It seems from this case that, independent of the Stamp Act, there is a valid custom amongst bankers not to pay a cheque which is post-dated, and this is therefore an additional reason against post-dating.
We shall give the clauses of the new Stamp Act on which we base our conclusions when we treat of the subject of the stamp.
4th. The name and address of the banker upon whom the cheque is drawn.
Under the old Stamp laws it was necessary that an unstamped cheque should be drawn upon a banker; Castleman v. Ray (2 Bosanquet and
Puller's Reports, 383), but under the new Stamp Act there is no difference in this respect between cheques and any other bills of exchange payable to bearer or order on demand. It may however be a question, whether it is not still necessary that cheques for less than 20s. should be drawn upon a banker. See 23 & 24 Vict., c. 111, s. 19. A cheque may be drawn upon a bank where the drawer has no account where it is intended to operate as a security for a loan from the banker to the drawer. Cobb v. Snowden (13 Law Times,
5th. As to the person in whose favour the
The person in whose favour the cheque is drawn is called the payee; but it does not appear to be necessary that in a cheque payable to bearer there should be any payee, and in practice such a cheque is often made payable to some particular account, or to a number or a letter. In case the cheque is payable to order, there must be a payee who must also indorse, but we apprehend that the lawful holder of a blank cheque payable to order, may fill in his own name as payee.
6th. The words or bearer," or order."
These words which were formerly necessary (Rex v. Yates, 1 Ryan & M., C.C., 170), are not required any longer, and a cheque may now be payable to a particular person only. 33 & 34 Vict., c. 97.
When the cheque contains the words "or order," the banker is not responsible if he should. pay a forged indorsement. See 16 & 17 Vict., c. 59, s. 19, which is still in force although the greater part of that Act has been repealed; and see the subsequent chapter on the "The Banker" upon whom a cheque is drawn. A cheque although payable to A. B. "or bearer" may be indorsed by A. B., and in the event of its being dishonoured the holder may sue A. B. as indorser. Keene v. Beard, 36 Law Times, 240.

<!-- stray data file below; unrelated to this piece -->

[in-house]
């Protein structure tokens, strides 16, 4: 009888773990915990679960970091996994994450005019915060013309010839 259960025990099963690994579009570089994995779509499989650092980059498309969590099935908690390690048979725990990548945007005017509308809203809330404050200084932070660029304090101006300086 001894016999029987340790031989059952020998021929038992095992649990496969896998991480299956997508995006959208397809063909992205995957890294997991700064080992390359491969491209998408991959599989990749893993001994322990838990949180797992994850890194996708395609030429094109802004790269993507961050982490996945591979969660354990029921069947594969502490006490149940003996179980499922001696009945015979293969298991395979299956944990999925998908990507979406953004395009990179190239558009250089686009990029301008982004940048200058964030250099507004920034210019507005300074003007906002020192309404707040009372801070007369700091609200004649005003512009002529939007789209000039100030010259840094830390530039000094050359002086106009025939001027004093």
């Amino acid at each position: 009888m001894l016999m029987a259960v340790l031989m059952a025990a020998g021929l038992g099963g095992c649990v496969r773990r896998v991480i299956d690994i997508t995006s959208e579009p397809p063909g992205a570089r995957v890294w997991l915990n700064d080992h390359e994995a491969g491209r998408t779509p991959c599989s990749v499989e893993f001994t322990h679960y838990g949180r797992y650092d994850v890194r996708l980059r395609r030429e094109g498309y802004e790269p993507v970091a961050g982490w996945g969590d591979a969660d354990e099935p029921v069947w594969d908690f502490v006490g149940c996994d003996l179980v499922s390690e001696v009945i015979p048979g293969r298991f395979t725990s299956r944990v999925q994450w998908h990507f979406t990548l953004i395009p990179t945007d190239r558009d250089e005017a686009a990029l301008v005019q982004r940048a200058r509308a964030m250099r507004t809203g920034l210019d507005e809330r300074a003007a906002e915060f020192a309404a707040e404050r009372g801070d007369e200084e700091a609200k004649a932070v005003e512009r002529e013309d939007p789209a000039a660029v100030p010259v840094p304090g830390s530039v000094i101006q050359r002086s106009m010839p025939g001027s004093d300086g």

7th. The sum payable.
The 23 & 24 Vict., c. 111, s. 19, provides that notwithstanding anything in any Act of Parliament contained to the contrary, it shall be lawful for any person to draw upon his banker who shall bona fide hold money to or for his use any draft or order for the payment to the bearer or to order on demand of any sum of money less than 20s.
8th. Of the time when the cheque is payable. The words "on demand" are seldom inserted in practice in the cheque. The legal effect of an instrument of this kind, in which no period of payment is named, is that it is payable on demand, and therefore it is unnecessary so to express it. In America where there are no stamp laws, cheques are post-dated, or made payable at a certain time after date, and are still considered to be governed by the rules relating to cheques, and